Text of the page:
Lori Cardille’s Sarah is the closest thing any movie in the original Romero trilogy had to a traditional lead character. She is the lens through which we see this crumbling world, and she is the one character actively invested in keeping everyone safe, sane and working together. She’s been hardened by the things she’s seen, and on the surface even seems numbed to it all, but her idealism remains; her pragmatism is accompanied by a heartfelt belief that the world – the human race – really is worth saving. Cardille’s is the most down-to-earth performance in the movie, nuanced, believable, and an anchor which allows for the broader strokes with which most of her co-stars play.
Terry Alexander and Jarlath Conroy, respectively John the helicopter pilot and McDermott the radio operator, are an interesting breed of cynic. They are, superficially, the most likable characters in the movie; they’re charming and funny, John speaks with an unpretentious sense of moral authority, and McDermott is loveably snarky. Alexander brings an earnest gravitas to John, while Conroy is all charisma.
This brings us to probably the most divisive performance: Joe Pilato as the power-drunk, malicious Captain Rhodes. Pilato’s Rhodes is anything but a naturalistic performance; it seems the man never met a line that he couldn’t spit through half-gritted teeth or resolve in a crescendo of shouting, and he often flips between the two modes seamlessly. And from where I sit, it appears as absolute perfection. Rhodes is the expressionistic embodiment of impotent authority, a man half-smart, half-strong, in over his head, firing his rage blindly at anyone who crosses his path. It’s a powerhouse of a performance.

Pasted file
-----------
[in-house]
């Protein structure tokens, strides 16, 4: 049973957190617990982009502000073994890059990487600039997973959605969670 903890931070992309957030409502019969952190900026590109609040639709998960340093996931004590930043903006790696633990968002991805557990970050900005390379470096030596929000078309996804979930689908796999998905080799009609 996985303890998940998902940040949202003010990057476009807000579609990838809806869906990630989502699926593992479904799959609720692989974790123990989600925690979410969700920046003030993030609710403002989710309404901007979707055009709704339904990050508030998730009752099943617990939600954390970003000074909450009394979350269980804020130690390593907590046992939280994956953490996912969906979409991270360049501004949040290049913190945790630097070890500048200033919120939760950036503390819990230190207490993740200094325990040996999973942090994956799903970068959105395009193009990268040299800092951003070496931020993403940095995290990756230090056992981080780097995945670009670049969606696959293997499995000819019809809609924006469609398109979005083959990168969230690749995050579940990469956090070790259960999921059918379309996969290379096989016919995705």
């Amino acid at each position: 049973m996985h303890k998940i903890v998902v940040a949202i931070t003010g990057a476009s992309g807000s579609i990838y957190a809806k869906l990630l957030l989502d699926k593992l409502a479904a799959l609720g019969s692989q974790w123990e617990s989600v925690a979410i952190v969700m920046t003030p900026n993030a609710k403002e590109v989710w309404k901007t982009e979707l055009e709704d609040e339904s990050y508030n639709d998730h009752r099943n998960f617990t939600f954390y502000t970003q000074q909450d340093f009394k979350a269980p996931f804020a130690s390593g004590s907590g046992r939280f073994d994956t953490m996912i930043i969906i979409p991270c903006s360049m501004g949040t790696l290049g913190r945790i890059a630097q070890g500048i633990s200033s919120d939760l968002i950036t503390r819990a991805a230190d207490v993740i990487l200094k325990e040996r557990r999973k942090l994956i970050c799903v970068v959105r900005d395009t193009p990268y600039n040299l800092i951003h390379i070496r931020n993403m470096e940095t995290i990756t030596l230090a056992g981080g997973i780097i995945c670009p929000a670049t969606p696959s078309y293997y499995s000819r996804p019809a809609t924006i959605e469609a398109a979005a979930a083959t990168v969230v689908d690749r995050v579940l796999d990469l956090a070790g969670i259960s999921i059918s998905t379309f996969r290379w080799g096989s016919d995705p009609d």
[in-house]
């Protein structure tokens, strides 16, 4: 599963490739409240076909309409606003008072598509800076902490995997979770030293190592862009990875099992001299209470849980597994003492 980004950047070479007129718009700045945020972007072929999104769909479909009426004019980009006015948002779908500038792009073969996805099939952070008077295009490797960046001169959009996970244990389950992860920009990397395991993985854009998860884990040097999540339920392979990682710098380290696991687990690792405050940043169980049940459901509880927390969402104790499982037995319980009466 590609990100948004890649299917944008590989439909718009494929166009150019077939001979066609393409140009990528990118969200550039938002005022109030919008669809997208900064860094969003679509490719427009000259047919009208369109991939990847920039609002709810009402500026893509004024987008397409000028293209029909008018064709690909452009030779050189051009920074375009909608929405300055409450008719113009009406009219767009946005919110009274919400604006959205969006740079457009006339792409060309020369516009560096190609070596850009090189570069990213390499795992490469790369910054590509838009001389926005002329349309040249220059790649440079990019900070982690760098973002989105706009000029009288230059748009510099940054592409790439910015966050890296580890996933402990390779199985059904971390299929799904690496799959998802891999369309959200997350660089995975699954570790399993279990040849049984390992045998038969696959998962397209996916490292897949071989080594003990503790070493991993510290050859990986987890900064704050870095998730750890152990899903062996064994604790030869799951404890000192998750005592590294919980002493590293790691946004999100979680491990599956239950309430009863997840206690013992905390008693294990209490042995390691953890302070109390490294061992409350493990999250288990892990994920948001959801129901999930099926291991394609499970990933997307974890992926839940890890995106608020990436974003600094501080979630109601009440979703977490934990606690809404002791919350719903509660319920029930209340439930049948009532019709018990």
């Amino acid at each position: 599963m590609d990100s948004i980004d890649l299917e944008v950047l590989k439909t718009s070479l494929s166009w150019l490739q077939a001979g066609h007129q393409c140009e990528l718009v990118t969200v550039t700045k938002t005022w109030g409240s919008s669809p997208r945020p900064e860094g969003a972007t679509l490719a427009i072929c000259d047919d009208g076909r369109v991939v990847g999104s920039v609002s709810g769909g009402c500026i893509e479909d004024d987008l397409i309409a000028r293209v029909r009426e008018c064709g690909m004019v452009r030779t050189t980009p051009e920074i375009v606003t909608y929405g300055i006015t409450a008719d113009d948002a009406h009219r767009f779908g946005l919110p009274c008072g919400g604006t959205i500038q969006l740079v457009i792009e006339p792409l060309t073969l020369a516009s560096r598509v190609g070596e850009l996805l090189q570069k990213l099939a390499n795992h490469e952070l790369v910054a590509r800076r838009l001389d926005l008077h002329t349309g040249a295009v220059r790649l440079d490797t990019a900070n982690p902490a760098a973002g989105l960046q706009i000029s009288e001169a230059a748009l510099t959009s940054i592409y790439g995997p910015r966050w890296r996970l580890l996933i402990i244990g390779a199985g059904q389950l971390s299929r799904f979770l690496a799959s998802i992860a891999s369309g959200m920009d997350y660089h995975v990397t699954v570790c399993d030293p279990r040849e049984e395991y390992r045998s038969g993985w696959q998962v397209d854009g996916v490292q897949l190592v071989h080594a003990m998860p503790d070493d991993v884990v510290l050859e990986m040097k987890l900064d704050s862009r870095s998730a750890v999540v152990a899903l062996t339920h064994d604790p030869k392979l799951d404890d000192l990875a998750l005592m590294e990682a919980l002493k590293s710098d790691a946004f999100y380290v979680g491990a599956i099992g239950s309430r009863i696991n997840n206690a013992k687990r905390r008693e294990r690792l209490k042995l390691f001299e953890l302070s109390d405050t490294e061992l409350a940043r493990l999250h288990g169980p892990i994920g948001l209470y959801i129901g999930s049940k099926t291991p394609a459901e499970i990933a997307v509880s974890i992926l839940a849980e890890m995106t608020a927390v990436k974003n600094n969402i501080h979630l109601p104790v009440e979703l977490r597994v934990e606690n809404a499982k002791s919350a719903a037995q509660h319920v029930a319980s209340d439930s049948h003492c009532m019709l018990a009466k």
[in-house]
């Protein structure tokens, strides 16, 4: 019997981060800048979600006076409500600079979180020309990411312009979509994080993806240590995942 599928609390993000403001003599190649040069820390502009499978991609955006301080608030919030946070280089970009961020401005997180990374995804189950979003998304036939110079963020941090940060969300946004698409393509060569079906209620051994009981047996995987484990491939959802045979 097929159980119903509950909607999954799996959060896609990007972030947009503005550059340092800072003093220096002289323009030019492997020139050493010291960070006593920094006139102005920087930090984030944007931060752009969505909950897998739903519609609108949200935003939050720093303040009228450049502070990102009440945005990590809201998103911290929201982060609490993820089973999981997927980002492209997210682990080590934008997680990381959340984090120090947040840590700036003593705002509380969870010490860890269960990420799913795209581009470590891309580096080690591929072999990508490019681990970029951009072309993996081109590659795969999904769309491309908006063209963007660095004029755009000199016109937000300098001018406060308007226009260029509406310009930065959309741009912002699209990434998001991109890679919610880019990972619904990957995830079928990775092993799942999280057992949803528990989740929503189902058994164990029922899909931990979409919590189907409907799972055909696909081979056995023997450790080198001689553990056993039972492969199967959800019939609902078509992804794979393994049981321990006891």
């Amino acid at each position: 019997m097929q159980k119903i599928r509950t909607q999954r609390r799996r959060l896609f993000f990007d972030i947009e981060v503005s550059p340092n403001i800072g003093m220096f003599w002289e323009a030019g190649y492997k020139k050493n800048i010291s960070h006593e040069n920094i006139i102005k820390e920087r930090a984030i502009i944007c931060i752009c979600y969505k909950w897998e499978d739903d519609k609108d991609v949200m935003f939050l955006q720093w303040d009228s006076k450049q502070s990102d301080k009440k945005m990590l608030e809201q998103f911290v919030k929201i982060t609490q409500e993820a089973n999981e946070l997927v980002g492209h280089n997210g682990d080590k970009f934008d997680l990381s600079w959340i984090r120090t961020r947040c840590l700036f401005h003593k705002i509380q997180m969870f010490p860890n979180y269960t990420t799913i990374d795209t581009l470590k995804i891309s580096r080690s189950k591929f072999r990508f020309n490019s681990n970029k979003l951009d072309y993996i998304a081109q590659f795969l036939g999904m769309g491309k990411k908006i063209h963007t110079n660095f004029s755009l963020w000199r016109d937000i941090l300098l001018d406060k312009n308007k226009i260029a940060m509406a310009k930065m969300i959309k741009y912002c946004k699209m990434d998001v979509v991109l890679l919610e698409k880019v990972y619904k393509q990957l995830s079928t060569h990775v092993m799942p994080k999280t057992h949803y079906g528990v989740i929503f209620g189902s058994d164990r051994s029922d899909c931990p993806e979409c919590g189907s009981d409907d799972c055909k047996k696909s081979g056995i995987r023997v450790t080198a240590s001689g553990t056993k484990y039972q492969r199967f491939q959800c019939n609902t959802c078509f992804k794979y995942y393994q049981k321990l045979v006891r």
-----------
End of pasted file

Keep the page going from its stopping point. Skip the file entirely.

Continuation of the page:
And Pilato has his perfect sparring partner in Richard Liberty, as the equally driven, equally mad Dr. Logan. Like Pilato, Liberty’s performance is a theatrical one, which will be an immediate turn-off to any audience members who favor bland verisimilitude over exuberant melodramatics. But these characters do not exist in natural circumstances. What matters is that Liberty’s performance is rooted in genuine emotion; as broadly as he may play his mad scientist, he’s never just playing the mad scientist. The roots of his madness, the drive, the pain, it’s all informing the way that Liberty rants and raves, the nature of his ticks and his chuckles and his sudden changes in tone.